Race car drivers usually blink at the same places in each lap

The drivers saved their blinks for lower-risk parts of the course

A photo of several Formula cars driving on a curvy race track with stands full of people in the distance.

Race car drivers compete in the 2022 F1 Grand Prix of Japan. Drivers avoid blinking during the highest-risk parts of such courses, researchers say.

Clive Rose/Getty Images

Each time you blink, the world goes dark for about one-fifth of a second. Most people hardly notice that blip of blindness. But race car drivers zoom at up to 354 kilometers (220 miles) per hour. For them, that sliver of a second means almost 20 meters (65 feet) of lost vision. People blink up to 30 times every minute. At that rate, a racer could lose nearly 600 meters — more than a third of a mile — of visual information per minute. A new study shows drivers have a way of coping with this challenge.

Scientists usually assume that people blink at random times. But brain researcher Ryota Nishizono was surprised to find that blinking in sports hasn’t been studied much. Nishizono used to be a professional racing cyclist. In a race, “a slight mistake could lead to life-threatening danger,” he explains. So he thought the timing of blinking could be important.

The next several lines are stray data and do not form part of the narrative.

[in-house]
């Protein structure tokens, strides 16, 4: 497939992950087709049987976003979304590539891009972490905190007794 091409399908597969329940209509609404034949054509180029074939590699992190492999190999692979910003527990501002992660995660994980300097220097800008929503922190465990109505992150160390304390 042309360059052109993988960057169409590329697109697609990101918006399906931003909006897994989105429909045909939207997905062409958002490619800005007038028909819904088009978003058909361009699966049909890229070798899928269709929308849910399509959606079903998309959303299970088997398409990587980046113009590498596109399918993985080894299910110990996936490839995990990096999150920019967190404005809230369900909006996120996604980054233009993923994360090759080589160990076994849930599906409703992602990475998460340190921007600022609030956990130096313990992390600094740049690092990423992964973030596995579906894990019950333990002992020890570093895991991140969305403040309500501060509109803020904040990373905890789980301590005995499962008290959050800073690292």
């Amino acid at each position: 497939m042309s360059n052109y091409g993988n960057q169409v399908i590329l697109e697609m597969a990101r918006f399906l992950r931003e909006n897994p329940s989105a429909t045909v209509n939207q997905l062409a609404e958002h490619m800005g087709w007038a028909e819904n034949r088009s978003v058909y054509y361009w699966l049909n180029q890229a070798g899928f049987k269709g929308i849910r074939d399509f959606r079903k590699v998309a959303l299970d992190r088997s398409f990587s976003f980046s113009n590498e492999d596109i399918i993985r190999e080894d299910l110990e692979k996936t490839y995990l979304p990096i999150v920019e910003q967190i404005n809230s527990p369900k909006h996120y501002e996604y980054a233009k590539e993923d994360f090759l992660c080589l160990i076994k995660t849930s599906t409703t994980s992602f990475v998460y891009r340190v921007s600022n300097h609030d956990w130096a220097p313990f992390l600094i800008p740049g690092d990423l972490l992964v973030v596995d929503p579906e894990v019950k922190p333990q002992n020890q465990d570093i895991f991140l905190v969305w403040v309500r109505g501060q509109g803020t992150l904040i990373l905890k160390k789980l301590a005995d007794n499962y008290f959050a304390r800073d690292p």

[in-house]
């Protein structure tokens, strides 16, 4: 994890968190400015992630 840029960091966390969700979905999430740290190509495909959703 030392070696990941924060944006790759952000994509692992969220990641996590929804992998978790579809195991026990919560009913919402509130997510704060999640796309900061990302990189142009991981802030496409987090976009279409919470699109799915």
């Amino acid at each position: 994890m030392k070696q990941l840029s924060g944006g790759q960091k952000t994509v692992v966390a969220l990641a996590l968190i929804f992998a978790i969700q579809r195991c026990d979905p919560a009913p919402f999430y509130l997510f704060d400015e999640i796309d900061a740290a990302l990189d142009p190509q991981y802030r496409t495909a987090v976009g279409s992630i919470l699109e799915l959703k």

Nishizono works at NTT Communication Science Laboratories in Atsugi, Japan. He and other researchers worked with a Japanese car-racing team. To test how people blink during high-speed driving, the scientists put eye trackers on the helmets of three drivers. Then the drivers went through three Formula race circuits for a total of 304 laps.

The drivers’ blinking was surprisingly predictable. They often blinked at the same spots on the course during each lap. These tended to be on relatively safer, straight parts of the course. Drivers usually didn’t blink while changing speed or direction. Nor did they blink much while going around curves, the researchers found. They reported their findings in the May 19 iScience.

People need to blink often enough to keep our eyes moist while not losing vision during important tasks, says Jonathan Matthis. He studies human movement at Northeastern University in Boston, Mass., and was not involved in the research. “We think of blinking as this nothing behavior,” he says. “But it’s not just wiping the eyes. Blinking is a part of our visual system.”

Nishizono says he next wants to explore how the brain controls blinking in a given moment. He’s also interested in how blinking varies among regular people.

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